Talk:Universally measurable set
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So it seems I goofed in my first definition; looking around, everyone seems to impose some finiteness condition on the measure. Does this actually matter? Can someone cook up a universally measurable set of reals that's not measurable with respect to, say, Hausdorff measure of dimension 1/2 ? --Trovatore 16:27, 3 October 2005 (UTC)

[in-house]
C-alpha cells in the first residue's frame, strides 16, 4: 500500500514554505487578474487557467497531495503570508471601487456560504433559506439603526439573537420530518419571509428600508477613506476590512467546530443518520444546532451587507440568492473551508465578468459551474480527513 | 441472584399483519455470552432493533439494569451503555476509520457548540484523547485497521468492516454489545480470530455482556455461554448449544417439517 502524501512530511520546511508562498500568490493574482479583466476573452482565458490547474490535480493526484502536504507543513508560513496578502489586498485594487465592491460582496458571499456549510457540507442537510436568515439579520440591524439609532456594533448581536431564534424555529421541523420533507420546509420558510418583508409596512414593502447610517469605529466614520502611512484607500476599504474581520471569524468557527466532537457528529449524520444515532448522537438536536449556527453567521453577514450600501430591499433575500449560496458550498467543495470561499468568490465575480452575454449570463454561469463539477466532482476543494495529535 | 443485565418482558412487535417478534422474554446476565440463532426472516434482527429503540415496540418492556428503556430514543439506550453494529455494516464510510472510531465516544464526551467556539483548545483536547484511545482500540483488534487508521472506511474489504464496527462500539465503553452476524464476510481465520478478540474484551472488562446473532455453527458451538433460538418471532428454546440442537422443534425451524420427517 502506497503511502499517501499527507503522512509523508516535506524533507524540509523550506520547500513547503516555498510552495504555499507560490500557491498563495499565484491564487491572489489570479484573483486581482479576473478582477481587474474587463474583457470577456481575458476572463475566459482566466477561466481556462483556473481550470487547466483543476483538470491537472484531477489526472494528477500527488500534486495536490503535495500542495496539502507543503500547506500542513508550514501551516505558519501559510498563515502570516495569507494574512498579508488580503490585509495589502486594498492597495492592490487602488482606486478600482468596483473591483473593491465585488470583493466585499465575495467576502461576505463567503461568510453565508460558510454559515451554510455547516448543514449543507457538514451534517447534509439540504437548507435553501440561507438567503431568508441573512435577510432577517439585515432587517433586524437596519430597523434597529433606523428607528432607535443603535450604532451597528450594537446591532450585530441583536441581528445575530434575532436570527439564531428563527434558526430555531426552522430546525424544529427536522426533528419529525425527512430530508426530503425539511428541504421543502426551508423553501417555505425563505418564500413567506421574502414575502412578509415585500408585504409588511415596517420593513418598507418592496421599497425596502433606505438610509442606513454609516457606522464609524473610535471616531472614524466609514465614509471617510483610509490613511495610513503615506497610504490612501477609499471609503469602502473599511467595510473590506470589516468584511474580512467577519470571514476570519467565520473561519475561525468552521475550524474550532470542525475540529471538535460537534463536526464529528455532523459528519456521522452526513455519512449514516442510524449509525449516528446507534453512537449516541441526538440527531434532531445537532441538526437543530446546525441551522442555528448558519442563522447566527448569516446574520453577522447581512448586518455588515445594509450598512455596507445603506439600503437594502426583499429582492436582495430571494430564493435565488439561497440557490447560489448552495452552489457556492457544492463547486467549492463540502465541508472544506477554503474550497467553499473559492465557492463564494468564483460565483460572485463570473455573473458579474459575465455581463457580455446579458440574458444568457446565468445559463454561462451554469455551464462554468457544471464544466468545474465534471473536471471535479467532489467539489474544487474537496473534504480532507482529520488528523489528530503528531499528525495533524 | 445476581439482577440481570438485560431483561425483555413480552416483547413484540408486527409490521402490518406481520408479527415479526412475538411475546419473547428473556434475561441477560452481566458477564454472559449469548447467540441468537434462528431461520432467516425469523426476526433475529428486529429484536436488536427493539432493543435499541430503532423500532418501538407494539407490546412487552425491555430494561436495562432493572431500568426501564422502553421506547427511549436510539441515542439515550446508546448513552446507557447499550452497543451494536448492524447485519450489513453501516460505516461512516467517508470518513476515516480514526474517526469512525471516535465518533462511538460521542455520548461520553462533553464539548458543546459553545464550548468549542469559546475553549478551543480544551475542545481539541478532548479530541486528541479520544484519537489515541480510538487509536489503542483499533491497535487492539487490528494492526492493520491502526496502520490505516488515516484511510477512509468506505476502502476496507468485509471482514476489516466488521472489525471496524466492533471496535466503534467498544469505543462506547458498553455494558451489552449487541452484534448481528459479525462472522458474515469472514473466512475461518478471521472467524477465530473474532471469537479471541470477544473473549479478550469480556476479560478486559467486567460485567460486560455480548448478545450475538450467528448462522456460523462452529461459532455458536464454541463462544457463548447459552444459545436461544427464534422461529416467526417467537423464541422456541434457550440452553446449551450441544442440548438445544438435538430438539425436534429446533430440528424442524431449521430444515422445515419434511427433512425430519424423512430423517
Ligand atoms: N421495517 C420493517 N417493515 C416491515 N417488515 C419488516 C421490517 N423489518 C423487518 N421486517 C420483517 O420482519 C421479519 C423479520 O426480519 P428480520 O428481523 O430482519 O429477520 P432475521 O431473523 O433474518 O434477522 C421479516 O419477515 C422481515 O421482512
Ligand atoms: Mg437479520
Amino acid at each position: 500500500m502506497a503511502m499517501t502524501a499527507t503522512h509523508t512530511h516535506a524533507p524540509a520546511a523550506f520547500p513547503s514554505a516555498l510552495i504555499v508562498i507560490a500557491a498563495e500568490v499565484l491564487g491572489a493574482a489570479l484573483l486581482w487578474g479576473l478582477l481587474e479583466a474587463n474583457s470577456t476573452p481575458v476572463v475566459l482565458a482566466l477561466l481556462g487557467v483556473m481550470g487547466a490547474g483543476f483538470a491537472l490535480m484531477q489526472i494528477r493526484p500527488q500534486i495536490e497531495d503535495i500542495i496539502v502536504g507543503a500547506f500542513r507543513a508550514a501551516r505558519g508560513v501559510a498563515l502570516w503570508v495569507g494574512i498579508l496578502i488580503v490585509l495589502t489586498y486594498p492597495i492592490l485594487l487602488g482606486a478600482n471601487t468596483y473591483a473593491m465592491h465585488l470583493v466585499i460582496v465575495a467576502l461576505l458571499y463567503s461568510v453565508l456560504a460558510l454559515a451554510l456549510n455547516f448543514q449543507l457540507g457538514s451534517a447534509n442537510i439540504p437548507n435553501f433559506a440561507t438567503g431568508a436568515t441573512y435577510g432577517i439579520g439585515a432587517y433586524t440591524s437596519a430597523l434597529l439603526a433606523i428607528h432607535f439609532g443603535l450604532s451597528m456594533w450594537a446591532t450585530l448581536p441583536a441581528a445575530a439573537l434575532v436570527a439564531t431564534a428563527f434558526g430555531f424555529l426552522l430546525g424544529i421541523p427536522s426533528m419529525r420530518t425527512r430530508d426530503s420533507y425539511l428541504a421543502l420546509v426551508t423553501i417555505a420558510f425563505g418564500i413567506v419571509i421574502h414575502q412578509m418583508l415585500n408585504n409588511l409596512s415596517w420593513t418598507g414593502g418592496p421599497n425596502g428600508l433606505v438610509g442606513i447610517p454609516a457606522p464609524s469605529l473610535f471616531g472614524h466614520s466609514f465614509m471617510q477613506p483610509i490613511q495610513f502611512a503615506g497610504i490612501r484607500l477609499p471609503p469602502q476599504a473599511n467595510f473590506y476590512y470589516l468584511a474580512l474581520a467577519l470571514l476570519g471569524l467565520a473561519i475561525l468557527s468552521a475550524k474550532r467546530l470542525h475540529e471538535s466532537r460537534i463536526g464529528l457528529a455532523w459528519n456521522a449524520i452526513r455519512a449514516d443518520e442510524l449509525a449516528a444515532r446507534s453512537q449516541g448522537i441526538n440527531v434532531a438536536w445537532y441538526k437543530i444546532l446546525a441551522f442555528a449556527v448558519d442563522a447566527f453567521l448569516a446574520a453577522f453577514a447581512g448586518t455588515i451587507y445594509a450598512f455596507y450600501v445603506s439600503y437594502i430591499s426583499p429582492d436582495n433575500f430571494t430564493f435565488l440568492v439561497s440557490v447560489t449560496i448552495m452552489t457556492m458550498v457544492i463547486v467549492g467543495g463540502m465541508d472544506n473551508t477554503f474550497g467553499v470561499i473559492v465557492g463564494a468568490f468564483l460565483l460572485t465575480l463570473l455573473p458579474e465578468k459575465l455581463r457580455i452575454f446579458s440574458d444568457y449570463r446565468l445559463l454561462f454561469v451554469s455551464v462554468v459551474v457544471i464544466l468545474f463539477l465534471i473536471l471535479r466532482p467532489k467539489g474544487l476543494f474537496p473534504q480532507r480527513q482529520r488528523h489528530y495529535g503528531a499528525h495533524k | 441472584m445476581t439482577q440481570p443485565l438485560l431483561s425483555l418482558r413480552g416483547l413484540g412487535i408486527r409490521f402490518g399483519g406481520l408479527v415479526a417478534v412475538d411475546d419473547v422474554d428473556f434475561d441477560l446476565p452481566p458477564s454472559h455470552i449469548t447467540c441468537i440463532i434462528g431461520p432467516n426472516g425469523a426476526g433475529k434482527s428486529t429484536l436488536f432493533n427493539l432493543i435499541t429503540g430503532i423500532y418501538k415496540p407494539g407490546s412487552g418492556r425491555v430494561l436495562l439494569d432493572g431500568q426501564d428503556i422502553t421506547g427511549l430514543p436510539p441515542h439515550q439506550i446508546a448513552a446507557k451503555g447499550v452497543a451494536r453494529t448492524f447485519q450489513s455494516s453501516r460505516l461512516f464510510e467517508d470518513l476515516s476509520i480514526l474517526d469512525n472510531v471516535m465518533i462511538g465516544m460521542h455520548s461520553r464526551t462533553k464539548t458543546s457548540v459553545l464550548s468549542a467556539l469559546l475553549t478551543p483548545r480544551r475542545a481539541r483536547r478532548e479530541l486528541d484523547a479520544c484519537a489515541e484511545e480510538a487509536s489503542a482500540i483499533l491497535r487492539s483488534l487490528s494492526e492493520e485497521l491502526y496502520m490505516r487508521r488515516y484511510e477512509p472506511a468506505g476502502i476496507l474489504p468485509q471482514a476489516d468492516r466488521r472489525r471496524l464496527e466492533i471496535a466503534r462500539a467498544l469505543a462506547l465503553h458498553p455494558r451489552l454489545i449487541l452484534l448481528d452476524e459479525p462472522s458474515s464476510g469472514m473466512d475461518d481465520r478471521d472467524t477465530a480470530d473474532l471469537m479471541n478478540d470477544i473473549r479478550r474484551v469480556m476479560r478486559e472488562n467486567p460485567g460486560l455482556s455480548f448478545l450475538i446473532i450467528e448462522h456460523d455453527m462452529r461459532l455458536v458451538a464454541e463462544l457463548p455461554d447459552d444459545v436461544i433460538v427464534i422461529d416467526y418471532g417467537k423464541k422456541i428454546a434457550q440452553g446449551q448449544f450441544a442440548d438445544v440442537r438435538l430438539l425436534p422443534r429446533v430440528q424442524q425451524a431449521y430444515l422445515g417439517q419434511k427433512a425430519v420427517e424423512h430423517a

- You asked me to comment on this. Unfortunately, my set theoretic knowledge is rather limited. In particular, I don't know what Polish spaces or analytic sets are. So, can't help much. Oleg Alexandrov 03:55, 4 October 2005 (UTC)
Some such A ?
In the section "Example contrasting with Lebesgue measureability", it says that "Thus we can think of A as a subset of the interval [0,1], and evaluate its Lebesgue measure". Later is says "there are some such A without a well defined Lebesgue measure". It is unclear whether the "some such A" in the second statement refers to a set not in 2^omega or whether the first statement should have said "attempt to evaluate its Lebesgue measure".